[imath]\sum_{y \geq D - 2}P_y\frac{D - 2}{D} + \sum_{0 < y < D - 2}P_y\frac{2y}{D(D - y)} + \frac{2}{D} \leq \sum_{y \geq D - 2}P_y\frac{y}{D} + \sum_{0 < y < D - 2}P_y\frac{2y}{2D} + \frac{2}{D} \leq \sum_{y > 0}yP_y\frac{1}{D} + \frac{2}{D} = \frac{4}{D}[/imath]

So the best we can do is [imath]\frac{4}{D}[/imath], with the best play an all-or-nothing (for D-2) on the second down.

This train of logic shows that the optimal strategy is what undecim suggested.
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undecim
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### Re: To make a touchdown (American football)

Another strategy is to just go for a touchdown without worrying about first down. In the case that the team cannot move backwards, we can try 4 times for an 80 yard play with 1/40 chance of success. With 4 downs, this gives us only 9.6% chance of winning.

However, if we allow ourselves to lose ground, we can attempt the above play 3 times, and on the fourth play, have a try for -20 (39/50 chance) or 80 (11/50), And unless I'm mistaken, this gives us a 27.7% chance of victory, which is a better strategy if we allow ourselves to lose ground.

EDIT: Even better, If we are allowed to lose ground, we can maximize our chances of getting 2.5 yards each play, which is enough to consistently get our first down. On each play, we make either 2.5 yards or lose the g‌ame, with P(Success)=(4+y)/(5+y), where y is the number of yards to lose the g‌ame, and using this python code:

Code: Select all

c=1for i in range(32):   y = 2.5 * i + 20   c *= (4 + y)/(5 + y)print (c)

That gives us 55.1% chance of victory, which is an edge over our opponents.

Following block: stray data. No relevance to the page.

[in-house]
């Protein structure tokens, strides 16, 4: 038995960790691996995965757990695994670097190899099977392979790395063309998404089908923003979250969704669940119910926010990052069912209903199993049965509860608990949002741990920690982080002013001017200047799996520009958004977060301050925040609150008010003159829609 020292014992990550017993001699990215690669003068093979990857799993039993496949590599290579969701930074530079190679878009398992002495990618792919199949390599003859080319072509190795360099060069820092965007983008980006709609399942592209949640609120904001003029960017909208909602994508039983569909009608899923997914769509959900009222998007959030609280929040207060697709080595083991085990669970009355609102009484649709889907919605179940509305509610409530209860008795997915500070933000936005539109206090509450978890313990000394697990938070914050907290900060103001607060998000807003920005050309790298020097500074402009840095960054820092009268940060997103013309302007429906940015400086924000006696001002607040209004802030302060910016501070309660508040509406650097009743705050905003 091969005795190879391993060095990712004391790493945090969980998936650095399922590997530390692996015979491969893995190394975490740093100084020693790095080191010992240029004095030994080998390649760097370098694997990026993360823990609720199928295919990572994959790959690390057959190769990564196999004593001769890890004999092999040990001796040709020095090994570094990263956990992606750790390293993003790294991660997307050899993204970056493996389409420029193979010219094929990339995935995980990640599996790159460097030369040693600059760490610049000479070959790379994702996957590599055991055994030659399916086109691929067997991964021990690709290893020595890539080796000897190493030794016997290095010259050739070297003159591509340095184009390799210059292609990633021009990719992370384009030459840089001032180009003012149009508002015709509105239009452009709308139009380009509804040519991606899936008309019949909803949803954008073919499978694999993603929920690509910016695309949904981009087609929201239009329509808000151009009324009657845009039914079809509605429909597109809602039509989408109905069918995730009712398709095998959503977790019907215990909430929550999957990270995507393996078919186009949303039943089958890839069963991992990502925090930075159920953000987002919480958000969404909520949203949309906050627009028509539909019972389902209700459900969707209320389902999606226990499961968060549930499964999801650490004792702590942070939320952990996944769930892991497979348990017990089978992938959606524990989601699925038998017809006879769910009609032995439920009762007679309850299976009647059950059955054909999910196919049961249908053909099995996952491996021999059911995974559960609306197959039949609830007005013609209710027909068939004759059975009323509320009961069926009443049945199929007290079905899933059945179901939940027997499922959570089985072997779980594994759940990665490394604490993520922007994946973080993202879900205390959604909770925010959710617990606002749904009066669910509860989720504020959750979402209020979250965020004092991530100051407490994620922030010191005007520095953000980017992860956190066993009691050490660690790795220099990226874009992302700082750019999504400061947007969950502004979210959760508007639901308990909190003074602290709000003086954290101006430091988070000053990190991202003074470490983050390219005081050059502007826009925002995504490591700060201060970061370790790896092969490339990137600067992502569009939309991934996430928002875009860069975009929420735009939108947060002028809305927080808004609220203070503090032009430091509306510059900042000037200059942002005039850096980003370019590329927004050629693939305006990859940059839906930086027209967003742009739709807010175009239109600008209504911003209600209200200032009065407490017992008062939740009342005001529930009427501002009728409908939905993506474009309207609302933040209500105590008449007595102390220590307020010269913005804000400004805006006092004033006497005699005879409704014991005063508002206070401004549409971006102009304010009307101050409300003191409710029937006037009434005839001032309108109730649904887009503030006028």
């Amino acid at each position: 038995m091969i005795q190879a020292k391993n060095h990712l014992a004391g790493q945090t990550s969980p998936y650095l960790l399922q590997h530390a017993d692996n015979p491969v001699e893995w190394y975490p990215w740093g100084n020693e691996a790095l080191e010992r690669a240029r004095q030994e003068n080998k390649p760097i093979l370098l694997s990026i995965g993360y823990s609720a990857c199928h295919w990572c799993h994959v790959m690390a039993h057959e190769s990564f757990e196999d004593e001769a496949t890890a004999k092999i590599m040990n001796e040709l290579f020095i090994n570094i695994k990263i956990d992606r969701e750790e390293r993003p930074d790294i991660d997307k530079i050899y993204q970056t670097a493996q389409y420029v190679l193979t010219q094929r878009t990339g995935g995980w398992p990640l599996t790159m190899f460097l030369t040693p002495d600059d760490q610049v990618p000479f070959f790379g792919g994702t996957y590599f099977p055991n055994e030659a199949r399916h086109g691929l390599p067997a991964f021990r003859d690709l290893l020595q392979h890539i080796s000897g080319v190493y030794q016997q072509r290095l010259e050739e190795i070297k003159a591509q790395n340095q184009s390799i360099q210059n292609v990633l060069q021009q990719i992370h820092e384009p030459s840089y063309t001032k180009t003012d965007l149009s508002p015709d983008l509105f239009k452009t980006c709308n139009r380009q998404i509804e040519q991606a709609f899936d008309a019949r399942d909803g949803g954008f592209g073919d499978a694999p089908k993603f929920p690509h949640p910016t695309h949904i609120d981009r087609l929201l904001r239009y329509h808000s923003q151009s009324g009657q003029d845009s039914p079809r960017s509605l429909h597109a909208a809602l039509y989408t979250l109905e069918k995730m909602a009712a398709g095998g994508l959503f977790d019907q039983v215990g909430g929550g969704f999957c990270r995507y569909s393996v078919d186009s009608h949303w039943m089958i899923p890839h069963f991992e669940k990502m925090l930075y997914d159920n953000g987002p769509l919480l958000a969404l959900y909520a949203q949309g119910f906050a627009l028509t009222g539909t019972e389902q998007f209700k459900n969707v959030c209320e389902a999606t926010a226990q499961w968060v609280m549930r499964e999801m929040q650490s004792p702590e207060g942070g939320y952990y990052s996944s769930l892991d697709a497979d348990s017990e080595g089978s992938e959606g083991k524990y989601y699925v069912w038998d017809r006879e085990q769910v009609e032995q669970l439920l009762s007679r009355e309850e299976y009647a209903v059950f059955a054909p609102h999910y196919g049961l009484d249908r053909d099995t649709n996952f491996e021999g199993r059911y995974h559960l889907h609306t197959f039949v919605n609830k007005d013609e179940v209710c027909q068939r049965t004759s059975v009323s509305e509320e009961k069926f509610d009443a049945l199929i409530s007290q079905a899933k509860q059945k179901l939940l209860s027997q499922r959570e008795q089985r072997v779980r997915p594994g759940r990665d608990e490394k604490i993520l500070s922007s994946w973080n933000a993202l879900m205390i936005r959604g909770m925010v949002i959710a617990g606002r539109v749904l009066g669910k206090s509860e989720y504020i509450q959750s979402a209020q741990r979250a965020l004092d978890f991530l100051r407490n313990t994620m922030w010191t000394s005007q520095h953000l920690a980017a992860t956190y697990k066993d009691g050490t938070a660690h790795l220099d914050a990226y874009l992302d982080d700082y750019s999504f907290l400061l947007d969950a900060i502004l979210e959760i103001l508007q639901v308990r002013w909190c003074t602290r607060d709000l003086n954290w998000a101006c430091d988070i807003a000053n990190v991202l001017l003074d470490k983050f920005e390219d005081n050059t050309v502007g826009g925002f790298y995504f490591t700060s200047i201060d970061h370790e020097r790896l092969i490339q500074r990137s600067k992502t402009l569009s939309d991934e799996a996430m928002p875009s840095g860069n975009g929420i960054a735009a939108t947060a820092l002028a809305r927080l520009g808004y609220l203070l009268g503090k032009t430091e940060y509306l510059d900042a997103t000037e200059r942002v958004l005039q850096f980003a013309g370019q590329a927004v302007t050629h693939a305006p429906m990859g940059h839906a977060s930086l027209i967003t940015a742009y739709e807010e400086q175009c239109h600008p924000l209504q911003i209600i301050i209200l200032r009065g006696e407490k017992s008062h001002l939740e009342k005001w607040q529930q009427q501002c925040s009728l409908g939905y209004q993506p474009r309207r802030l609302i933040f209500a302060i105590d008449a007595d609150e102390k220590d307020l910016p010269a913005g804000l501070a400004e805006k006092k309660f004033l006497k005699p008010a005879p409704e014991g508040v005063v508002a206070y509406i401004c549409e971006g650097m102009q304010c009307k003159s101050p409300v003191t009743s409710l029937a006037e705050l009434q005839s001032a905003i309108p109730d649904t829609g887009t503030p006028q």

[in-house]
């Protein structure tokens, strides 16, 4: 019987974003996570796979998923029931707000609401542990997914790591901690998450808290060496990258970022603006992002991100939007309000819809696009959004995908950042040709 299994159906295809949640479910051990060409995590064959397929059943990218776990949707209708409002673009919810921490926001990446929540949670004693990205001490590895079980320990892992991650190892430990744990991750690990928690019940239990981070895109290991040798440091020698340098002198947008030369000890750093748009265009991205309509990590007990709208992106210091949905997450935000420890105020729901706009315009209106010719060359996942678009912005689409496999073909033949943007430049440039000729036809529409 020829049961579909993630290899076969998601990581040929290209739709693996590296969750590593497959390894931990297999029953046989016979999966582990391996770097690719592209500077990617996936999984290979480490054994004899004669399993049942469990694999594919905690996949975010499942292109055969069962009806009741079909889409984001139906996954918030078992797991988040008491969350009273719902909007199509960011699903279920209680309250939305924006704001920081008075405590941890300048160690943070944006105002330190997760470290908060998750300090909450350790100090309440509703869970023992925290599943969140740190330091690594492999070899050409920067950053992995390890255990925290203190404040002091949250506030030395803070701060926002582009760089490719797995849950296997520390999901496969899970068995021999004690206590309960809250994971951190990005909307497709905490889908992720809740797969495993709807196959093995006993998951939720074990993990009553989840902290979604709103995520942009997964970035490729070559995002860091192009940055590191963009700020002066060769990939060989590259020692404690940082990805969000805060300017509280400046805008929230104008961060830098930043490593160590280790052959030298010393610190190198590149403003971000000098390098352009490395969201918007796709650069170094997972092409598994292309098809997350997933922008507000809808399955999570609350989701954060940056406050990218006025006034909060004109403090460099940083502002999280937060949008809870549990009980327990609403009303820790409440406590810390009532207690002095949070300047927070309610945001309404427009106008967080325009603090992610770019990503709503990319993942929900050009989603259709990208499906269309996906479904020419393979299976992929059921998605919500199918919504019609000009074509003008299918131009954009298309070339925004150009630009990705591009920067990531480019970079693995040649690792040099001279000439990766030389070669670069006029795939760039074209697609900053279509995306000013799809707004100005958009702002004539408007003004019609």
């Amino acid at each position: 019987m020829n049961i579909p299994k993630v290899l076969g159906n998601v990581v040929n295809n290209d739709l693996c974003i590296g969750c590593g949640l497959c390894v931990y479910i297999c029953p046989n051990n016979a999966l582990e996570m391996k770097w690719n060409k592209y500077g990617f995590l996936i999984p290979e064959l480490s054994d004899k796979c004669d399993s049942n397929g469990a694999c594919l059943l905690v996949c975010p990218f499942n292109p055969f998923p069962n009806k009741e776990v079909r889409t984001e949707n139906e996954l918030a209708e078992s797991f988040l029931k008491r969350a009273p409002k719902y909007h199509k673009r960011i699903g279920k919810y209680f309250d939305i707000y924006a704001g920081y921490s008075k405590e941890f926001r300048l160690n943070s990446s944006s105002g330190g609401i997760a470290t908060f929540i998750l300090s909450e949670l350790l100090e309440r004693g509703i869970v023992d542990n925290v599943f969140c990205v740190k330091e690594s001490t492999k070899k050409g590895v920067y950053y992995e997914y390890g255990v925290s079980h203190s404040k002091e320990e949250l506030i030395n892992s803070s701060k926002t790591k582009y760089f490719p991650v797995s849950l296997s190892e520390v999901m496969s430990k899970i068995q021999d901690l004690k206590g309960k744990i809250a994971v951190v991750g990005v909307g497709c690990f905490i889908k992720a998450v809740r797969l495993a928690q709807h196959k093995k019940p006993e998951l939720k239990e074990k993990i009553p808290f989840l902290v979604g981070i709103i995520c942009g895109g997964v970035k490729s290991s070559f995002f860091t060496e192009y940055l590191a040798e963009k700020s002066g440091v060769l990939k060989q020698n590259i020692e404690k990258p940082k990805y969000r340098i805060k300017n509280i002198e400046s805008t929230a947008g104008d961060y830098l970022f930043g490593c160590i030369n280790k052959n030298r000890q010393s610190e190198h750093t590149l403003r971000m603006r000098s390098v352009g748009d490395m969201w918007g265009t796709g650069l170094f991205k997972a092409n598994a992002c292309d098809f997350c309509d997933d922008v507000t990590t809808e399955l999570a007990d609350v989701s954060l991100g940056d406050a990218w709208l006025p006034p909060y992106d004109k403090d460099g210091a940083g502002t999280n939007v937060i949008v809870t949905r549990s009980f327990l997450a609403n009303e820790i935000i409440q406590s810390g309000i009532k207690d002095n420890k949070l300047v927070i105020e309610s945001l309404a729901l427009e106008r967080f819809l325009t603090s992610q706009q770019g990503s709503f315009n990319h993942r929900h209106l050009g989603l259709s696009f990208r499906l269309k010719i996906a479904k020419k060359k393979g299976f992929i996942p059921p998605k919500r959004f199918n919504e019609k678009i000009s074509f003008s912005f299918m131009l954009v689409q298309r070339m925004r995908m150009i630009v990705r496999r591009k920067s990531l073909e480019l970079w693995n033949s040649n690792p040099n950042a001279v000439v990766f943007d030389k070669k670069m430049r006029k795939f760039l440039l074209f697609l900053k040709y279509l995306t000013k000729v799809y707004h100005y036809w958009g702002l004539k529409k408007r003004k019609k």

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Veritas
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### Re: To make a touchdown (American football)

undecim wrote:EDIT: Even better, If we are allowed to lose ground, we can maximize our chances of getting 2.5 yards each play, which is enough to consistently get our first down. On each play, we make either 2.5 yards or lose the g‌ame, with P(Success)=(4+y)/(5+y), where y is the number of yards to lose the g‌ame, and using this python code:

Code: Select all

c=1for i in range(32):   y = 2.5 * i + 20   c *= (4 + y)/(5 + y)print (c)

That gives us 55.1% chance of victory, which is an edge over our opponents.

I don't see where you get P(Success) = (4+y)/(5+y)

I get (2+y)/(2.5+y)

e.g. (2+20)/(2.5+20) = 44/45
44/45 * 2.5 + 1/45 * -20 = 2

This equation provides a 72.7% chance of scoring a touchdown. *edit* this does not meet the requirement of landing on an integer yard line for ever play.

*edit* I think I found a better solution, and one that does meet all requirements (assuming negative yardage is allowed)

For the first two downs, you gain 2 yard, this leaves you at the 24 yard line on the first iterations, or on the y yard line on subsequent iterations.
For the next two downs, attempt to gain 3 yards with P(success) = (2+y)/(3+y), with failure resulting in a safety for the other team.

Successful completion of the algorithm results in a first down, and you just iterate after that.

I get a final probability of a touchdown as 74.2%

*edit 2*
Better yet, gain 2 yards on the first 3 plays of every set of downs and go for the "1st down or lose" play on 4th down each time.

The results is change of success of 74.7%

jbwraith
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### Re: To make a touchdown (American football)

Anyone want to send these to football teams and make the games more interesting?

mike-l
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### Re: To make a touchdown (American football)

jbwraith wrote:Anyone want to send these to football teams and make the games more interesting?

Heh. Except the expected gain on a given play is not constant, though it would be interesting seeing the QB run back to the goal line then hail mary every single play.